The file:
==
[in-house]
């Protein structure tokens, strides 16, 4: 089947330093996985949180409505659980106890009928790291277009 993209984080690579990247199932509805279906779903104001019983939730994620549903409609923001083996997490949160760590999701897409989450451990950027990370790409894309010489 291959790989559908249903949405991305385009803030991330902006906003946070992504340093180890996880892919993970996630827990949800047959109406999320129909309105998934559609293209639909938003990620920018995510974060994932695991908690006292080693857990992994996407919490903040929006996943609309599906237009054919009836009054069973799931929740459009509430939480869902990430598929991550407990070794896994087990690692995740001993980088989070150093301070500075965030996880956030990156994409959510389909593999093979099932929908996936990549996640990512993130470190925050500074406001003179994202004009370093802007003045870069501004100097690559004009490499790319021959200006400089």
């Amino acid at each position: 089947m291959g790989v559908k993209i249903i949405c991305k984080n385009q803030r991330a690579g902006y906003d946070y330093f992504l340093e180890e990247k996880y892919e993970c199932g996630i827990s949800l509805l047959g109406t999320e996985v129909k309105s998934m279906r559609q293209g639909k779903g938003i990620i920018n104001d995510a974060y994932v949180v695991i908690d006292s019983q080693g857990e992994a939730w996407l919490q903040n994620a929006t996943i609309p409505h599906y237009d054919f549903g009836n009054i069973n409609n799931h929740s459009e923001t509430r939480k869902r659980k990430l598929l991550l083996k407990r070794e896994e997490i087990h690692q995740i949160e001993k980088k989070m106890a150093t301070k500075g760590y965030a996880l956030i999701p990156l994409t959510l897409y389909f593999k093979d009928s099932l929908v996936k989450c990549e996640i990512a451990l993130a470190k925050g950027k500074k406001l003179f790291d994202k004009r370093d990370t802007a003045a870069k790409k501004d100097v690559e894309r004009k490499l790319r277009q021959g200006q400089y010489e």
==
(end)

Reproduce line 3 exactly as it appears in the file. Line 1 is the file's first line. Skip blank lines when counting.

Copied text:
């Amino acid at each position: 089947m291959g790989v559908k993209i249903i949405c991305k984080n385009q803030r991330a690579g902006y906003d946070y330093f992504l340093e180890e990247k996880y892919e993970c199932g996630i827990s949800l509805l047959g109406t999320e996985v129909k309105s998934m279906r559609q293209g639909k779903g938003i990620i920018n104001d995510a974060y994932v949180v695991i908690d006292s019983q080693g857990e992994a939730w996407l919490q903040n994620a929006t996943i609309p409505h599906y237009d054919f549903g009836n009054i069973n409609n799931h929740s459009e923001t509430r939480k869902r659980k990430l598929l991550l083996k407990r070794e896994e997490i087990h690692q995740i949160e001993k980088k989070m106890a150093t301070k500075g760590y965030a996880l956030i999701p990156l994409t959510l897409y389909f593999k093979d009928s099932l929908v996936k989450c990549e996640i990512a451990l993130a470190k925050g950027k500074k406001l003179f790291d994202k004009r370093d990370t802007a003045a870069k790409k501004d100097v690559e894309r004009k490499l790319r277009q021959g200006q400089y010489e």